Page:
TVD Live Shots: Local Natives at Zebulon, 4/22

REVIEW: CRYSTAL ECKSTADT | After almost a decade-long run, Zebulon, the former Willamsburg, NY venue, closed its doors in 2012 and relocated to Frogtown, one of LA’s up-and-coming areas that’s creating its own music scene. Local Natives are in all senses of the word…locals here. They got their start in Silverlake and have stayed true to their local roots.

The band invited their fans on Instagram to an unusual listening party for their latest album, Violet Street, released on April 26th. Just for a few hours, The Los Feliz Car Wash was renamed the Megaton Car Wash (“Megaton Mile” being the 5th song from Violet Street). At the heart of the city of Los Angeles are a few mainstays from the past: obscure burger joints, doughnut shops, and throwback car washes that seem to line most streets. For a local band tapping into what signifies their city, a car wash was a novel choice.

Those lucky enough to get word of the event were treated with headphones to listen to Violet Street as they entered into a virtual car wash experience, followed by free tickets to the performance at Zebulon later that night.

Fans had the opportunity to get excited for what was to come and hear many favorites. Opening with “Sun Hands” from their 2010 debut album Gorilla Manor, the vibe of the crowd was already one of welcome arms.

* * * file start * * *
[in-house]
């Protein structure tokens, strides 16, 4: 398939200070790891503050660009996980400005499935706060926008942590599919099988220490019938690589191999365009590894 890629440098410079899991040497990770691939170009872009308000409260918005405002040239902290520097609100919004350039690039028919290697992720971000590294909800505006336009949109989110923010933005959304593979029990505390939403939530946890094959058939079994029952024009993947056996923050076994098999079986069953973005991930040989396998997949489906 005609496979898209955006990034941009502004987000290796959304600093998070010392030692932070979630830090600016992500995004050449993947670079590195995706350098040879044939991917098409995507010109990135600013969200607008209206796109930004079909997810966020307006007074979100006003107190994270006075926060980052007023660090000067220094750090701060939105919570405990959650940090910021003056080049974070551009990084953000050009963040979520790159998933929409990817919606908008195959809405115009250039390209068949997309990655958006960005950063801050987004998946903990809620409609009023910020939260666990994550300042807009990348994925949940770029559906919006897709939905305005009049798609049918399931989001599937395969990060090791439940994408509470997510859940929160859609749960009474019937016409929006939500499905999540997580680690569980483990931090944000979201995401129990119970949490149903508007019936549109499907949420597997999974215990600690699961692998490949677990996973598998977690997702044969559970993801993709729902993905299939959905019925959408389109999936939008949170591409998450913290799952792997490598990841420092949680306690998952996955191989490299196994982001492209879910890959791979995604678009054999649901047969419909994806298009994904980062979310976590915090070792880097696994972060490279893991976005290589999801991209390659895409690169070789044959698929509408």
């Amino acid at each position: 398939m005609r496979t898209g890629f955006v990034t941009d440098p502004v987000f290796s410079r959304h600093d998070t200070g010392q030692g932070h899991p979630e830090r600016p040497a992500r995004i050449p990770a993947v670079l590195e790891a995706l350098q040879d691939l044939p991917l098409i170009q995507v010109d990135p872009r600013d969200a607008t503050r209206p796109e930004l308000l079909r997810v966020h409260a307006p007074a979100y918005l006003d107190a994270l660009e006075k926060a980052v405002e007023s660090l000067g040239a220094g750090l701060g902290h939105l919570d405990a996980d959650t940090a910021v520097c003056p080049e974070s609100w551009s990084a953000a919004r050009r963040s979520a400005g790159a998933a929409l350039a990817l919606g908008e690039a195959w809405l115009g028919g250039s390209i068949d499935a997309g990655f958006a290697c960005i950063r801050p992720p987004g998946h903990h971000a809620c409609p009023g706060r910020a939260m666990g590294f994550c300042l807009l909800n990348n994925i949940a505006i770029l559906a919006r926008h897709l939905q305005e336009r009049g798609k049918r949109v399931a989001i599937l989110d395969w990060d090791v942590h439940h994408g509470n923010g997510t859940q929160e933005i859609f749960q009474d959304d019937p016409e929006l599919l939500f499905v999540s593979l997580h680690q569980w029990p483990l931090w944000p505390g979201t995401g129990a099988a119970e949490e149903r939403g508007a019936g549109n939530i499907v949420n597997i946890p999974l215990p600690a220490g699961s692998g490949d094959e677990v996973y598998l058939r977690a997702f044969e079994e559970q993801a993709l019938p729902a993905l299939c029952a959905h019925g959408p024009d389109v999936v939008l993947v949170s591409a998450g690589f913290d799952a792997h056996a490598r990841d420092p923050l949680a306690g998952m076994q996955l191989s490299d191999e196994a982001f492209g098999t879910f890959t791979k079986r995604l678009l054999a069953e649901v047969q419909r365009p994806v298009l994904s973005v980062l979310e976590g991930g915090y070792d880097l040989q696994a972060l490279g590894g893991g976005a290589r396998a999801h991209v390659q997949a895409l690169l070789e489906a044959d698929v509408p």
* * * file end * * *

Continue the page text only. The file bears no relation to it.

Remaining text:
Five tracks from Violet Street, “Café Amarillo,” “When Am I Gonna Lose You,” “Garden of Elysian,” and the now carwash famous “Megaton Mile” were unveiled under dim blue lights, a mood set for this melodic indie rock band. Apart from drummer Matt Frazier, all four other members Ryan Hahn, Kelcey Ayer, Taylor Rice, and Nik Ewing contribute to the vocals creating a smooth sound that dreamily brings you to whichever mental places they wish to take you.

“I don’t wanna die before I learn to live,” a lyric from the upbeat song “Café Amarillo,” off the latest album touches on what most of us are thinking. The beginning drum solo of “You and I,” from their third album Hummingbird created a suspenseful opening to the lyrics bringing with them applause from the crowd. “Darker Days,” their most popular song to date did not disappoint. Opening and closing the show with songs from Gorilla Manor, “Wide Eyes” was the chosen encore. Four albums later and it’s clear that Local Natives is still as relevant as ever.

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